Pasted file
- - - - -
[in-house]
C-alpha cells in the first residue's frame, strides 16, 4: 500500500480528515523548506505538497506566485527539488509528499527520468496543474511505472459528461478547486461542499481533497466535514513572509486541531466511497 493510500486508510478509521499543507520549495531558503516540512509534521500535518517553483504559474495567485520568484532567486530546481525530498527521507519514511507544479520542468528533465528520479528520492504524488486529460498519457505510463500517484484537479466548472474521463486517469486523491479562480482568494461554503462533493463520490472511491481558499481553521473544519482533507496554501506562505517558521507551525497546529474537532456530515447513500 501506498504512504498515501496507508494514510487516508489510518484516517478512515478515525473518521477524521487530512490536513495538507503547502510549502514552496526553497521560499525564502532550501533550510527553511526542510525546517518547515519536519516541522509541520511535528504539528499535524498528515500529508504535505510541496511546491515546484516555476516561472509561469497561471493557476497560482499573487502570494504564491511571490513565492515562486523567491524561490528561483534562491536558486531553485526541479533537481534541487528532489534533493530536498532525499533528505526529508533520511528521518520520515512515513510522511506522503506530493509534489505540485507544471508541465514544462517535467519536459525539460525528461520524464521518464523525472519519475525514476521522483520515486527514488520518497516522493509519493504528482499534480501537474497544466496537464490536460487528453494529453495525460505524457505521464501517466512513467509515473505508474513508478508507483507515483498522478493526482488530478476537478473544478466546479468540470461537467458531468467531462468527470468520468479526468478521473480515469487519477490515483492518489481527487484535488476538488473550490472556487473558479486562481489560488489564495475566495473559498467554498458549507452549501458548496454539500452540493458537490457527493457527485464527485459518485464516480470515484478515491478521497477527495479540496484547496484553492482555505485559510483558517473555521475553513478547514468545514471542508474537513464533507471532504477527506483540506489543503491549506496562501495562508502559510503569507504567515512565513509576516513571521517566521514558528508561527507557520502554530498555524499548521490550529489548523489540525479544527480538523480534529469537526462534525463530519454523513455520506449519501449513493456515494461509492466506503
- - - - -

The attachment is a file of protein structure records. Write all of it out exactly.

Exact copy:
[in-house]
C-alpha cells in the first residue's frame, strides 16, 4: 500500500480528515523548506505538497506566485527539488509528499527520468496543474511505472459528461478547486461542499481533497466535514513572509486541531466511497 493510500486508510478509521499543507520549495531558503516540512509534521500535518517553483504559474495567485520568484532567486530546481525530498527521507519514511507544479520542468528533465528520479528520492504524488486529460498519457505510463500517484484537479466548472474521463486517469486523491479562480482568494461554503462533493463520490472511491481558499481553521473544519482533507496554501506562505517558521507551525497546529474537532456530515447513500 501506498504512504498515501496507508494514510487516508489510518484516517478512515478515525473518521477524521487530512490536513495538507503547502510549502514552496526553497521560499525564502532550501533550510527553511526542510525546517518547515519536519516541522509541520511535528504539528499535524498528515500529508504535505510541496511546491515546484516555476516561472509561469497561471493557476497560482499573487502570494504564491511571490513565492515562486523567491524561490528561483534562491536558486531553485526541479533537481534541487528532489534533493530536498532525499533528505526529508533520511528521518520520515512515513510522511506522503506530493509534489505540485507544471508541465514544462517535467519536459525539460525528461520524464521518464523525472519519475525514476521522483520515486527514488520518497516522493509519493504528482499534480501537474497544466496537464490536460487528453494529453495525460505524457505521464501517466512513467509515473505508474513508478508507483507515483498522478493526482488530478476537478473544478466546479468540470461537467458531468467531462468527470468520468479526468478521473480515469487519477490515483492518489481527487484535488476538488473550490472556487473558479486562481489560488489564495475566495473559498467554498458549507452549501458548496454539500452540493458537490457527493457527485464527485459518485464516480470515484478515491478521497477527495479540496484547496484553492482555505485559510483558517473555521475553513478547514468545514471542508474537513464533507471532504477527506483540506489543503491549506496562501495562508502559510503569507504567515512565513509576516513571521517566521514558528508561527507557520502554530498555524499548521490550529489548523489540525479544527480538523480534529469537526462534525463530519454523513455520506449519501449513493456515494461509492466506503